NEW HAVEN, Conn. (WTNH) — For many kids in Connecticut, the new school year starts in about a week and a half. Every year, before school starts, Connecticut’s commissioner of education gets district superintendents from all over the state to talk about the significant issues in education.

This year, there is one issue that stands out for everyone.

“We are still currently looking at quite a number of classroom vacancies with only a few days to go,” New Haven Schools Superintendent Dr. Madeline Negron said.

New Haven is looking at 84 classroom vacancies now and hopes to hire a few more teachers in the next few days. Staffing struggles are also hitting wealthier towns.

“Particularly in our support staff like para-educators and food services, but bus drivers, as well,” said Jan Perruccio, the superintendent of Old Saybrook Schools. “And, we struggle to hire teachers in a way that we never did before.”

The state is polling teachers to learn more about how to support them better and meet their needs, but this is a national issue.

“Maybe what’s different here in Connecticut is that we have from the governor to all our partners, and our department, working very, very hard to try to address these issues,” Connecticut State Department of Education Commissioner Charlene Russell-Tucker said.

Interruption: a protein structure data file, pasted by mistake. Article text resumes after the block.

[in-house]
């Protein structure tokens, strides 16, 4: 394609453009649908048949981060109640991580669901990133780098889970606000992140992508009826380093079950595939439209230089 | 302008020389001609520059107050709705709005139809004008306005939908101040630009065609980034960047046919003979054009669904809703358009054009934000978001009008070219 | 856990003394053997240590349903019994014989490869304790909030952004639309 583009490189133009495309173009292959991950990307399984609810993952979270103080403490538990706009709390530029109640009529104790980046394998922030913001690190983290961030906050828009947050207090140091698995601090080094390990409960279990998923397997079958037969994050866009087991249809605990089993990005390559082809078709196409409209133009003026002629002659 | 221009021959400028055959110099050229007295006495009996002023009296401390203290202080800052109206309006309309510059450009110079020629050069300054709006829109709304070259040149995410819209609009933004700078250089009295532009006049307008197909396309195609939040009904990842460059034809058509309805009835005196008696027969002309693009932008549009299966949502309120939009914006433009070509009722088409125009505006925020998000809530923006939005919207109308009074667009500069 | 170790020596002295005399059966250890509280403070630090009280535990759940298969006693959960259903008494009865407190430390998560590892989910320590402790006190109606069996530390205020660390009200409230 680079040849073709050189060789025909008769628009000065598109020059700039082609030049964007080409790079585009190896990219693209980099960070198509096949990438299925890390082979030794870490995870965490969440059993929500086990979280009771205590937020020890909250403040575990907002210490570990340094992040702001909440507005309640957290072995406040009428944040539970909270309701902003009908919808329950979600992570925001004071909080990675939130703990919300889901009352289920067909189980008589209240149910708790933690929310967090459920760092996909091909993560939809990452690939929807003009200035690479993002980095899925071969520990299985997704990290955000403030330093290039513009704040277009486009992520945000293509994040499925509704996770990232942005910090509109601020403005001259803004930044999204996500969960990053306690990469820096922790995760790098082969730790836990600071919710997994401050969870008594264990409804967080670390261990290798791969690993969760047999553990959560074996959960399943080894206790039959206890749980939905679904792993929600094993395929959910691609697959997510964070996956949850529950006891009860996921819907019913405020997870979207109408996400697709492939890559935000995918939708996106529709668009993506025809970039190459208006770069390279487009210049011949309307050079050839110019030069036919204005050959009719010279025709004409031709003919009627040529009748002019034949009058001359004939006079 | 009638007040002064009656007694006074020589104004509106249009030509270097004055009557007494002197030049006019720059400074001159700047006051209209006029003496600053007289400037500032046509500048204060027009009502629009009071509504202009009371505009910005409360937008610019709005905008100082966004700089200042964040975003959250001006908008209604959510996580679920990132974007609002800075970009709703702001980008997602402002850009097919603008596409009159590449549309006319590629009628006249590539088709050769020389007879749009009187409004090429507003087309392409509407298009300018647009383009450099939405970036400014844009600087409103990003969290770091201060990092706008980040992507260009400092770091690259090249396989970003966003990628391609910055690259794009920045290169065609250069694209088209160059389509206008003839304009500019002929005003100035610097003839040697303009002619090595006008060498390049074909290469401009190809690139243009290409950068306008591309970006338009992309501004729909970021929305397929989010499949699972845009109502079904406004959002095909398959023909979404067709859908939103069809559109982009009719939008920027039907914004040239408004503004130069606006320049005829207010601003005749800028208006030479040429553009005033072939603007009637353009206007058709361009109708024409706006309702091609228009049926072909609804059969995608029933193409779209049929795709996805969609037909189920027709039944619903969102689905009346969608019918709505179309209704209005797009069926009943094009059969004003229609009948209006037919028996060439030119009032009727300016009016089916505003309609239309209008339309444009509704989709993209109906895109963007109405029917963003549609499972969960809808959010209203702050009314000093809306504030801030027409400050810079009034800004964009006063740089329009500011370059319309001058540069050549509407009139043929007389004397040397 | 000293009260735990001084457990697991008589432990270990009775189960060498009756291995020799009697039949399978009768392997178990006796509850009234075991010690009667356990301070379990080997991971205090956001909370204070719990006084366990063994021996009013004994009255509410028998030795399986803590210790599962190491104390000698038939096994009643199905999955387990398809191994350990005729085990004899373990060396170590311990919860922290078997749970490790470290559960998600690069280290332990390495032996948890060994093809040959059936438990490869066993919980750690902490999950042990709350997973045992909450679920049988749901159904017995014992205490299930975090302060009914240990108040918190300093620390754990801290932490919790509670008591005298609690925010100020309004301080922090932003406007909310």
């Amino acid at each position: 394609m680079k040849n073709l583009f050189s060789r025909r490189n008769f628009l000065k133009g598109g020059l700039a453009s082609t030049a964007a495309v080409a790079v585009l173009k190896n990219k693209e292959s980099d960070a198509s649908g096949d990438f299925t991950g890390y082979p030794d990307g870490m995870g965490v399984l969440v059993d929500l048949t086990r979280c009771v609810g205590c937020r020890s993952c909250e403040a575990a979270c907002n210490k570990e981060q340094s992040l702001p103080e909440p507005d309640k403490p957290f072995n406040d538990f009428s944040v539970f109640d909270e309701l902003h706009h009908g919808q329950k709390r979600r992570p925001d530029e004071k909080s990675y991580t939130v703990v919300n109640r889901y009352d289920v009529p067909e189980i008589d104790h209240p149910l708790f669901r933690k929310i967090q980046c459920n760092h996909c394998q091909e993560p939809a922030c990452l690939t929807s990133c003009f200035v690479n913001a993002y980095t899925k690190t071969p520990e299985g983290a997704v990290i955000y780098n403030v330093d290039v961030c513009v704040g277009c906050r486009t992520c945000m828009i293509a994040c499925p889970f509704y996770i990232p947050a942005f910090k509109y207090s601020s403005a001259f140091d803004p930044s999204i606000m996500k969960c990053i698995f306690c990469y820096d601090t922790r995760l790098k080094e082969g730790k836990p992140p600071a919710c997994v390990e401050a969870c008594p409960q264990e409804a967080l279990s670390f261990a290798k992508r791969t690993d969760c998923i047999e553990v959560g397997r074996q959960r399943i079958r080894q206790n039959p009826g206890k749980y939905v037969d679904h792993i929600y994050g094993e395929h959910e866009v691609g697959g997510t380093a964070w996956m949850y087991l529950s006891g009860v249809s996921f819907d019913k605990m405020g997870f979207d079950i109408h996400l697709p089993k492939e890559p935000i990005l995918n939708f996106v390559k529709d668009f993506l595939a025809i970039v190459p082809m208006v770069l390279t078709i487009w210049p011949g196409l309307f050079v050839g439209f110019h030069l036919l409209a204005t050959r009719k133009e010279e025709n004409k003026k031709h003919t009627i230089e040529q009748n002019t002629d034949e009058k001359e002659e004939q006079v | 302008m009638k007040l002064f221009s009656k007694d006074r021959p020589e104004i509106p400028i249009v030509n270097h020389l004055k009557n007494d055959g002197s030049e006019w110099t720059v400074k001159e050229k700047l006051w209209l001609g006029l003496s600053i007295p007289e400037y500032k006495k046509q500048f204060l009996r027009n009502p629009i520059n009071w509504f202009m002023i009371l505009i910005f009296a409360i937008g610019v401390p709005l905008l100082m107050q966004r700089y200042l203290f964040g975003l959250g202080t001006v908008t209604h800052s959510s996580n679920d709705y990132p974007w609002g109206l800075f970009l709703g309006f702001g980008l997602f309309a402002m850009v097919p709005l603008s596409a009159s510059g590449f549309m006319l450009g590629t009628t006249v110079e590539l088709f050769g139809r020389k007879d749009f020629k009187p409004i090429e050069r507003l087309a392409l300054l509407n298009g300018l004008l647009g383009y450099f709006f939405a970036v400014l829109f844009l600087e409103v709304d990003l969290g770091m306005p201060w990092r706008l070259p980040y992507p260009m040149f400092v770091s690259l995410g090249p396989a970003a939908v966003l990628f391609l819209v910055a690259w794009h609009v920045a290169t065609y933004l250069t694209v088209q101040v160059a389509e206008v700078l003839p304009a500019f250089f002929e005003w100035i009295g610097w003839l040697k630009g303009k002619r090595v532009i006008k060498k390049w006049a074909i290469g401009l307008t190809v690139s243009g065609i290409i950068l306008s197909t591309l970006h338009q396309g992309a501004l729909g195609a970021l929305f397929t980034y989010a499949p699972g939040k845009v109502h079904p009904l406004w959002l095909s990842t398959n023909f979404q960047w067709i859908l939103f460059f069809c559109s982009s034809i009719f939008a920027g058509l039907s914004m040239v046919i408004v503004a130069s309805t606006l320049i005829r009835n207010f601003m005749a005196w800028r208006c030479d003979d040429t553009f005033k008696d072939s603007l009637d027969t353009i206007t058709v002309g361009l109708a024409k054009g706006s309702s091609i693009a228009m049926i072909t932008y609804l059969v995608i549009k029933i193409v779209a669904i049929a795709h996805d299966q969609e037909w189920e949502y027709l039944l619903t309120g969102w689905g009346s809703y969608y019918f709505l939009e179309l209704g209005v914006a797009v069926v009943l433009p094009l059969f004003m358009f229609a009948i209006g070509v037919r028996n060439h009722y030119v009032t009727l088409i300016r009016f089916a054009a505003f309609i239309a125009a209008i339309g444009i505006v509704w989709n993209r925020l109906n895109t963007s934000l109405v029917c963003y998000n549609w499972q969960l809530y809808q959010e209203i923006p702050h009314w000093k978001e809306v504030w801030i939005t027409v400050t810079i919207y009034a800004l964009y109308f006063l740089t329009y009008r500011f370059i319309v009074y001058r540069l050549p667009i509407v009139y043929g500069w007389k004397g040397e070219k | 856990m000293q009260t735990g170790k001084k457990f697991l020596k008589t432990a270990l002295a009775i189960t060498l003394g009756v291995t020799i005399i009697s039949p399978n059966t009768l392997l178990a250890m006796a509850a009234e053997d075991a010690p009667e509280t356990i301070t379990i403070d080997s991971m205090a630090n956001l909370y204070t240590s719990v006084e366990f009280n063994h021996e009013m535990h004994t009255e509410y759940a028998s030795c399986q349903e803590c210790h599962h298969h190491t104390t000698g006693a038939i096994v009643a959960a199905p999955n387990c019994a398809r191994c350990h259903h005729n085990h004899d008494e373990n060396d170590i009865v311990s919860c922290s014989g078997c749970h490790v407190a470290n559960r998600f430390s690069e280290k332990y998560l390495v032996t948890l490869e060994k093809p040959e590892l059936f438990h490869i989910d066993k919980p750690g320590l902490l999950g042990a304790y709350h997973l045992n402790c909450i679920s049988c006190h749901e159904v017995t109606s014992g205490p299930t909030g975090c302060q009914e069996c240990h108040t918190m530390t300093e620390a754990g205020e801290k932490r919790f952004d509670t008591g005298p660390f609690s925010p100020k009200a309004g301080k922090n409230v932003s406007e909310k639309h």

Those staffing shortages are serious, but at least they are easy to quantify. What is harder to see is the lingering impact of the pandemic on students who had to spend all those months not going to school. Remote learning took a toll academically and socially, especially in urban districts.

“We took advantage of the summer to do a lot of activities to re-engage them through the summer of fun program, re-engaging and connecting with the families,” Negron said.

Some districts have altered their teaching approach for students, still adjusting.

“We’ve had to change the way we do business in some ways to make schools very attractive to students, to make the classroom very friendly to students, and we’re learning,” Perruccio said.

This means they are still learning how best to teach while struggling to find teachers.